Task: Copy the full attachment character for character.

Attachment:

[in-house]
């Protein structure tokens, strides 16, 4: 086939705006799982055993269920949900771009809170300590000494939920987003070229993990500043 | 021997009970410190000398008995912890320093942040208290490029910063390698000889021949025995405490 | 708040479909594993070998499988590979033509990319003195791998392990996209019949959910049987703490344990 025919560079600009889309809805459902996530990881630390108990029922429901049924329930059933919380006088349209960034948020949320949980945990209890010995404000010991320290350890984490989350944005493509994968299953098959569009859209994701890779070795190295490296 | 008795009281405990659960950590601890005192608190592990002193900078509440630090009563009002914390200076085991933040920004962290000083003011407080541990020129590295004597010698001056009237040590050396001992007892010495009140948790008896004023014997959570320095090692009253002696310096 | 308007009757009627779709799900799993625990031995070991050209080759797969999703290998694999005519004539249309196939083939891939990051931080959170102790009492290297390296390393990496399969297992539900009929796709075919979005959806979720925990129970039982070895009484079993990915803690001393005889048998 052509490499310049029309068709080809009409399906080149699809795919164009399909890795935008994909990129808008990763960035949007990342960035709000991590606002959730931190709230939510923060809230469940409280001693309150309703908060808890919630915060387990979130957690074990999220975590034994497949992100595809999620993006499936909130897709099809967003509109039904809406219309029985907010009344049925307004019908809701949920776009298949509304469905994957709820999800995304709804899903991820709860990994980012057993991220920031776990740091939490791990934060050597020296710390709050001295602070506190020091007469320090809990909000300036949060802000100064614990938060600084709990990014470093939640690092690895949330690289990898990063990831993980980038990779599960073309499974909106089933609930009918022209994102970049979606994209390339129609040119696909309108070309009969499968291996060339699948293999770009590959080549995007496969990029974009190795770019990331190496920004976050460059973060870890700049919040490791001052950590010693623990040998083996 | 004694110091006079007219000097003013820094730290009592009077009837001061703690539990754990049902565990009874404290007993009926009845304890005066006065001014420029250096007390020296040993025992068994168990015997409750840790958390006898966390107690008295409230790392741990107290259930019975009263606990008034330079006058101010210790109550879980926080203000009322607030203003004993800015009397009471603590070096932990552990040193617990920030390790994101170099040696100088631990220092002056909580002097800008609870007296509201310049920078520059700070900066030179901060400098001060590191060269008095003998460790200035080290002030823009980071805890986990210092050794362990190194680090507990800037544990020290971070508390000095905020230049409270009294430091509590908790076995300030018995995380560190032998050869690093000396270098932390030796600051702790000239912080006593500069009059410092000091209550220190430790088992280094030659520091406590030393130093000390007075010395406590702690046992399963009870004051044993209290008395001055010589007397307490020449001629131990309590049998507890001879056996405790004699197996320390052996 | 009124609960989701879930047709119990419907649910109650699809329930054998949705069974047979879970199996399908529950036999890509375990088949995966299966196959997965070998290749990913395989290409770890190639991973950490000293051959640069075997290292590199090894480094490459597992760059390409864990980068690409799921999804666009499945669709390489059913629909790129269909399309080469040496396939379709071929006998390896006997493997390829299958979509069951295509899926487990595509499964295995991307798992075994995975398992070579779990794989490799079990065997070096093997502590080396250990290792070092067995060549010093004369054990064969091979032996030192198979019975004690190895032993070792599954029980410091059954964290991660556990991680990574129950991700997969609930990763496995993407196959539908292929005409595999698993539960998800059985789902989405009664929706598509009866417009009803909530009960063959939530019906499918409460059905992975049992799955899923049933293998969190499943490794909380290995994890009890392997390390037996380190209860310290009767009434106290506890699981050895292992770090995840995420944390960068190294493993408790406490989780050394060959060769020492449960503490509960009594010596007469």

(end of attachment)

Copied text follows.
[in-house]
């Protein structure tokens, strides 16, 4: 086939705006799982055993269920949900771009809170300590000494939920987003070229993990500043 | 021997009970410190000398008995912890320093942040208290490029910063390698000889021949025995405490 | 708040479909594993070998499988590979033509990319003195791998392990996209019949959910049987703490344990 025919560079600009889309809805459902996530990881630390108990029922429901049924329930059933919380006088349209960034948020949320949980945990209890010995404000010991320290350890984490989350944005493509994968299953098959569009859209994701890779070795190295490296 | 008795009281405990659960950590601890005192608190592990002193900078509440630090009563009002914390200076085991933040920004962290000083003011407080541990020129590295004597010698001056009237040590050396001992007892010495009140948790008896004023014997959570320095090692009253002696310096 | 308007009757009627779709799900799993625990031995070991050209080759797969999703290998694999005519004539249309196939083939891939990051931080959170102790009492290297390296390393990496399969297992539900009929796709075919979005959806979720925990129970039982070895009484079993990915803690001393005889048998 052509490499310049029309068709080809009409399906080149699809795919164009399909890795935008994909990129808008990763960035949007990342960035709000991590606002959730931190709230939510923060809230469940409280001693309150309703908060808890919630915060387990979130957690074990999220975590034994497949992100595809999620993006499936909130897709099809967003509109039904809406219309029985907010009344049925307004019908809701949920776009298949509304469905994957709820999800995304709804899903991820709860990994980012057993991220920031776990740091939490791990934060050597020296710390709050001295602070506190020091007469320090809990909000300036949060802000100064614990938060600084709990990014470093939640690092690895949330690289990898990063990831993980980038990779599960073309499974909106089933609930009918022209994102970049979606994209390339129609040119696909309108070309009969499968291996060339699948293999770009590959080549995007496969990029974009190795770019990331190496920004976050460059973060870890700049919040490791001052950590010693623990040998083996 | 004694110091006079007219000097003013820094730290009592009077009837001061703690539990754990049902565990009874404290007993009926009845304890005066006065001014420029250096007390020296040993025992068994168990015997409750840790958390006898966390107690008295409230790392741990107290259930019975009263606990008034330079006058101010210790109550879980926080203000009322607030203003004993800015009397009471603590070096932990552990040193617990920030390790994101170099040696100088631990220092002056909580002097800008609870007296509201310049920078520059700070900066030179901060400098001060590191060269008095003998460790200035080290002030823009980071805890986990210092050794362990190194680090507990800037544990020290971070508390000095905020230049409270009294430091509590908790076995300030018995995380560190032998050869690093000396270098932390030796600051702790000239912080006593500069009059410092000091209550220190430790088992280094030659520091406590030393130093000390007075010395406590702690046992399963009870004051044993209290008395001055010589007397307490020449001629131990309590049998507890001879056996405790004699197996320390052996 | 009124609960989701879930047709119990419907649910109650699809329930054998949705069974047979879970199996399908529950036999890509375990088949995966299966196959997965070998290749990913395989290409770890190639991973950490000293051959640069075997290292590199090894480094490459597992760059390409864990980068690409799921999804666009499945669709390489059913629909790129269909399309080469040496396939379709071929006998390896006997493997390829299958979509069951295509899926487990595509499964295995991307798992075994995975398992070579779990794989490799079990065997070096093997502590080396250990290792070092067995060549010093004369054990064969091979032996030192198979019975004690190895032993070792599954029980410091059954964290991660556990991680990574129950991700997969609930990763496995993407196959539908292929005409595999698993539960998800059985789902989405009664929706598509009866417009009803909530009960063959939530019906499918409460059905992975049992799955899923049933293998969190499943490794909380290995994890009890392997390390037996380190209860310290009767009434106290506890699981050895292992770090995840995420944390960068190294493993408790406490989780050394060959060769020492449960503490509960009594010596007469």